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Leah Mata: A Life in Abalone, Pine Nuts and Culture

Nature has long been the Chumash Indian’s companion and co-creator. Using materials gathered from natural sources, the Chumash people — inhabitants of the Central California coast and Channel Islands for 10,000 or so years —have been creating intricate regalia that speak to their culture and also nature’s own cycles.

Naomi Whitehorse and Giselle Fontanelli wearing Leah Mata's creations | Courtesy of Leah Mata
Naomi Whitehorse and Giselle Fontanelli wearing Leah Mata's creations | Courtesy of Leah Mata

“You can’t go to a store and buy the pieces. Regalia can take a lifetime of collecting and preparing,” says artist Leah Mata, a member of the yak tityu tityu yaktiłini (the people) Northern Chumash Tribe during the 2013 Heard Museum Guild Indian Fair, “It’s not something you can just plan to do in a short period of time, it’s about planning years ahead.” The artist hails from the Chumash village of Tsïtpxatu, or “place of the whales.” Most Californians know Tsïtpxatu as Avila Beach.

Mata gathers materials such as mallard feathers, olivine shells, pine nuts, deerskin and otter tails to recreate traditional adornment and outfits as wearable art. Mata transforms red abalone into stars, lightning, traditional fishhooks, discs and other intricate shapes. She crafts round beads from clam shells and carefully drills though the long end of pine nuts to make traditional California Indian beadwork. Mata enhances her creations with contemporary “bling” like Swarovski crystals and glass beads. She also uses seed beads for loomed belts, featuring shaped abalone charms, which clack in a pleasing sound while dancing.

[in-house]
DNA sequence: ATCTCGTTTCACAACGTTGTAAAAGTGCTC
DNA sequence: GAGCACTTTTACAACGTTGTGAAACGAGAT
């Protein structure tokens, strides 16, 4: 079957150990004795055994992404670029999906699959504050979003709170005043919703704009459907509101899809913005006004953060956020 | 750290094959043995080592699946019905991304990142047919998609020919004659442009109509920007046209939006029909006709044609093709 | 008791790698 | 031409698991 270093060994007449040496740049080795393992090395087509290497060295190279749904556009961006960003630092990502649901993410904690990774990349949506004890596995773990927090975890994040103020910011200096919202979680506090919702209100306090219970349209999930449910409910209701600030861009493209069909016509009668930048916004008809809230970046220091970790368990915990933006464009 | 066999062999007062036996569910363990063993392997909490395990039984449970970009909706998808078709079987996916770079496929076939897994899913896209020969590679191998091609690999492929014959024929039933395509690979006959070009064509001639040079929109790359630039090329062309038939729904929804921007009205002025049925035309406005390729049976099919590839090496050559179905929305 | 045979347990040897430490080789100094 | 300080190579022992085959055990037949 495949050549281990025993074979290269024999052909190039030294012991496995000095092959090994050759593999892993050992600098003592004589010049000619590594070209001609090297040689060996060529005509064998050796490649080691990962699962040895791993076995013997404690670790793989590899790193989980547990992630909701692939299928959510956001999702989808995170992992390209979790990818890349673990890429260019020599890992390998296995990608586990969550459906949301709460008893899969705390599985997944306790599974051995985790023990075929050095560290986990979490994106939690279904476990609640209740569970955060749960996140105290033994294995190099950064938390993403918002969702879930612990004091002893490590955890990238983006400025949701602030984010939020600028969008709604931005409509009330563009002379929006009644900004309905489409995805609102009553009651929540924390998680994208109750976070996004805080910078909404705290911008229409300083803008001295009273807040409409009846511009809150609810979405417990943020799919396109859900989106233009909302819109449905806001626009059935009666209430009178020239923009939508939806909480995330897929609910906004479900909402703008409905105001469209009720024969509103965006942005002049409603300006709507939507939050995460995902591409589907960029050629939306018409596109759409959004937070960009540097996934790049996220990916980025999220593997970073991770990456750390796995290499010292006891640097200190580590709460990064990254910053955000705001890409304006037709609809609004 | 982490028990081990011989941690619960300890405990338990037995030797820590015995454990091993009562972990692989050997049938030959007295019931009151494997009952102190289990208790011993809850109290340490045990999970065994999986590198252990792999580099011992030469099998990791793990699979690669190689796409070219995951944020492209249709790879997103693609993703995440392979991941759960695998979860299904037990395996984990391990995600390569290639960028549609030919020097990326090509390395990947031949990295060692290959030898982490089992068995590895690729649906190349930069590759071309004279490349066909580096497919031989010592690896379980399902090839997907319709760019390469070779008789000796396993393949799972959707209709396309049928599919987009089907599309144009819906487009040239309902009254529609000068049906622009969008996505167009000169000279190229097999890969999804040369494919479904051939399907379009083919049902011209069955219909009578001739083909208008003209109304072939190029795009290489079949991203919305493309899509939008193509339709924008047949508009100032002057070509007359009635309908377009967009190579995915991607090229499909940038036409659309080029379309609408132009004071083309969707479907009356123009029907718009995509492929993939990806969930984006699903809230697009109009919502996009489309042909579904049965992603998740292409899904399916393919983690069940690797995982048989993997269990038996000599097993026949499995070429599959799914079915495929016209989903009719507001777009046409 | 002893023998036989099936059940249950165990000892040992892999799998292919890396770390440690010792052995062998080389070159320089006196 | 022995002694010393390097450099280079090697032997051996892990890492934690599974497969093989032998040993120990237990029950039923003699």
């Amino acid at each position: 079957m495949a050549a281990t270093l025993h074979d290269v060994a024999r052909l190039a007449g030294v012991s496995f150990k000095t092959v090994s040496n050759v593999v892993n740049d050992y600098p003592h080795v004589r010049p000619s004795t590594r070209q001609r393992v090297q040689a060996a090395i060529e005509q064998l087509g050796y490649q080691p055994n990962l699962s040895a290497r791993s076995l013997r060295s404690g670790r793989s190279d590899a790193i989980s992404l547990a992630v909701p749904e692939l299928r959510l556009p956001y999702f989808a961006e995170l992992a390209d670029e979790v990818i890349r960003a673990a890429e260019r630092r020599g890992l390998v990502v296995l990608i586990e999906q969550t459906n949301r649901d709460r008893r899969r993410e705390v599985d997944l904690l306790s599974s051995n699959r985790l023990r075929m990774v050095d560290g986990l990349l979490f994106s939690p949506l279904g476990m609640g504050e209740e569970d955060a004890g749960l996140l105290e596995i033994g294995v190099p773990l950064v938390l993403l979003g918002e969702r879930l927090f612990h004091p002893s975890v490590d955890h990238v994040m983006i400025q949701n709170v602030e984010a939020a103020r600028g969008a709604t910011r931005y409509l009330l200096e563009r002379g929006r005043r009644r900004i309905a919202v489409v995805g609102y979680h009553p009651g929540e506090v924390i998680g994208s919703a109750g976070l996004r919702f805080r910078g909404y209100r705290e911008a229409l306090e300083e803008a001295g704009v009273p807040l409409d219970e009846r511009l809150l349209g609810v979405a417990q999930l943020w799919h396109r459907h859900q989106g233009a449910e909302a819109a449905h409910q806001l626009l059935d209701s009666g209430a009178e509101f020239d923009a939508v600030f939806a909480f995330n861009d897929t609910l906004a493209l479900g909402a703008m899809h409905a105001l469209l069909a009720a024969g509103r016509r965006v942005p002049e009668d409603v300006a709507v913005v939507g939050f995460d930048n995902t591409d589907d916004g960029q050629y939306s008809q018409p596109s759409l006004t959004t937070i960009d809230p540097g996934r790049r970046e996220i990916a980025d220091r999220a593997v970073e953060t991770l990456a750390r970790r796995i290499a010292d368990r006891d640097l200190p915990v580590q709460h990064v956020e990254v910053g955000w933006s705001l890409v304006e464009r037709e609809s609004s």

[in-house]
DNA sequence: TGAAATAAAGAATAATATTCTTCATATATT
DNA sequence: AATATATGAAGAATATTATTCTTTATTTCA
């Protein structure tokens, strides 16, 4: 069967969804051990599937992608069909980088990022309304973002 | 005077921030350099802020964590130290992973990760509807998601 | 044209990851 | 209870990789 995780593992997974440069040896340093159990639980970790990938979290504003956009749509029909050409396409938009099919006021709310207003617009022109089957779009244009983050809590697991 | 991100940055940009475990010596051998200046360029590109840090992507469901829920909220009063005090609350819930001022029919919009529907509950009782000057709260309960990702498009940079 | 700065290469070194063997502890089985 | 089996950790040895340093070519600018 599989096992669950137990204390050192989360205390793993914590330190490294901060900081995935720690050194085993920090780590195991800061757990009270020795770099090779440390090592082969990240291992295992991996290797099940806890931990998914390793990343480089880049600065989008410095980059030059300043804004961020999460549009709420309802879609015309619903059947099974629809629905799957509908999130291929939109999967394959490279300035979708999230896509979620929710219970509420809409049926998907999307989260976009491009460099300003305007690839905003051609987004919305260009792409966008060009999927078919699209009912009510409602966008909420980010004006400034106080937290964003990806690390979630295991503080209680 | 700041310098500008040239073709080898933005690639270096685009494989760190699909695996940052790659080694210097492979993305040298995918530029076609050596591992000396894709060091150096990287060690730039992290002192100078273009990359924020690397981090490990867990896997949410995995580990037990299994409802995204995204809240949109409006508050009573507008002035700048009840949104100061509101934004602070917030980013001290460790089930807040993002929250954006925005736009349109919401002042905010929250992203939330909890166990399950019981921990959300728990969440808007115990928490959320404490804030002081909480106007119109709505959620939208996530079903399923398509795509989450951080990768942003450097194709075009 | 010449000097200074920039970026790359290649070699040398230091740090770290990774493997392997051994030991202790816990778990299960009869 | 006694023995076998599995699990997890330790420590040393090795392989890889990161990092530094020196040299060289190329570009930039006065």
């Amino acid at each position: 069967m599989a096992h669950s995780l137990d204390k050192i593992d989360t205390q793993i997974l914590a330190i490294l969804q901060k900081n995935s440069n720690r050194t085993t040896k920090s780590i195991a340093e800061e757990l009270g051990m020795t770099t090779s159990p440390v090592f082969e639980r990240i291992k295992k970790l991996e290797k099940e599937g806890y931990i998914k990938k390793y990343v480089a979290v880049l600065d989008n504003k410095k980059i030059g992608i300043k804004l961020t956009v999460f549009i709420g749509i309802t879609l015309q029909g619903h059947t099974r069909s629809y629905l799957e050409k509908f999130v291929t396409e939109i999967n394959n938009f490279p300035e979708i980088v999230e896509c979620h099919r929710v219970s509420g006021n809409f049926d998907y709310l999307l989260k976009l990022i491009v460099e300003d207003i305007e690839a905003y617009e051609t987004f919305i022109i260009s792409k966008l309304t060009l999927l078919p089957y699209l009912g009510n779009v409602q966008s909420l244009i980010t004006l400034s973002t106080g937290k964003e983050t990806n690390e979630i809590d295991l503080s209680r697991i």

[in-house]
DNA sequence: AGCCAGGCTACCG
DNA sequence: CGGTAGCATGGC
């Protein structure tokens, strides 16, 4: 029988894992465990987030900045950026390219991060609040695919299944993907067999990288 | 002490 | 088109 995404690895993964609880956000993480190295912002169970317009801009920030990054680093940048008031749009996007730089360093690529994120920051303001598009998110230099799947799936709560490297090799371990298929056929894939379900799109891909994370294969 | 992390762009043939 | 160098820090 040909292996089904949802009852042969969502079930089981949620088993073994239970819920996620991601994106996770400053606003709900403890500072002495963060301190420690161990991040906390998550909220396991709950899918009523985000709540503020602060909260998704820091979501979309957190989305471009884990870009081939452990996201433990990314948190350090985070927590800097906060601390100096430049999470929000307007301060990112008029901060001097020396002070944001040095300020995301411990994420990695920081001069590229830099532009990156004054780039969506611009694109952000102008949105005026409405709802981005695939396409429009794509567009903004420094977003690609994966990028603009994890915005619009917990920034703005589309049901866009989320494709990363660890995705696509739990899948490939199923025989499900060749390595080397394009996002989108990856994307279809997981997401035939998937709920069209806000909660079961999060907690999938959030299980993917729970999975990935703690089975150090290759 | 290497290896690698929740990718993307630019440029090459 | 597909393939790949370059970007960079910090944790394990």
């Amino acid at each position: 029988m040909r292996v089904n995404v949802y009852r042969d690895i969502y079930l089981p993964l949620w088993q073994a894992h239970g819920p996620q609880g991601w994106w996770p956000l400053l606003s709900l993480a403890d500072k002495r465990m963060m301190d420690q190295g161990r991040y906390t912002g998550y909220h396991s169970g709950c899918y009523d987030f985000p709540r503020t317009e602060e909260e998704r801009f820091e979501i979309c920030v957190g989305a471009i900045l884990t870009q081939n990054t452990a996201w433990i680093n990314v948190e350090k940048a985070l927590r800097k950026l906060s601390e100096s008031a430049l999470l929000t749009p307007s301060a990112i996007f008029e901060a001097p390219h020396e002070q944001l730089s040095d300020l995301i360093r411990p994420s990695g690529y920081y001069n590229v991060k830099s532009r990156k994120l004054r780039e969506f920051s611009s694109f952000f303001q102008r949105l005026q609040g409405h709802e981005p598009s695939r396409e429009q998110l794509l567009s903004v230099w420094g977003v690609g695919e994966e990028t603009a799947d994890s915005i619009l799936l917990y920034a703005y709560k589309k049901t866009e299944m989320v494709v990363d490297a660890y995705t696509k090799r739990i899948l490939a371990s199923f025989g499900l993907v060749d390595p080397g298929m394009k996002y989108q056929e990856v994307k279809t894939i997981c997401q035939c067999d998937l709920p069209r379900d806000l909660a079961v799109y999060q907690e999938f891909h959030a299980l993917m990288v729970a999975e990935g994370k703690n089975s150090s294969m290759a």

She bases her creations on traditional Chumash art and cultural motifs, being careful to avoid culturally sensitive materials such as feathers from endangered or threatened species, when making items for sale or for museums as opposed to what she crafts for family and community members. Using materials that aren’t sensitive maintains the cultural craftsmanship while avoiding the cultural conflicts that can result from protected materials being sent to museums or to non-Native collectors.

But, these stunning creations come with a cost in time and health threats. Cutting any shell requires stringent precautions, as modern power tools create toxic particles that can clog the lungs. Using power tools helps shave time from shell and stone cutting, and they also allow artists like Mata to create even more intricate designs such as bears, salmon and butterflies — but, the artists also sacrifice the time savings, since these exquisite carvings are time-consuming. Mata estimates that preparing a pine nut for stringing can take up to an hour — and, that’s only after locating and gathering them.

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Leah Mata and her daughter working on a few pieces | Courtesy of Leah Mata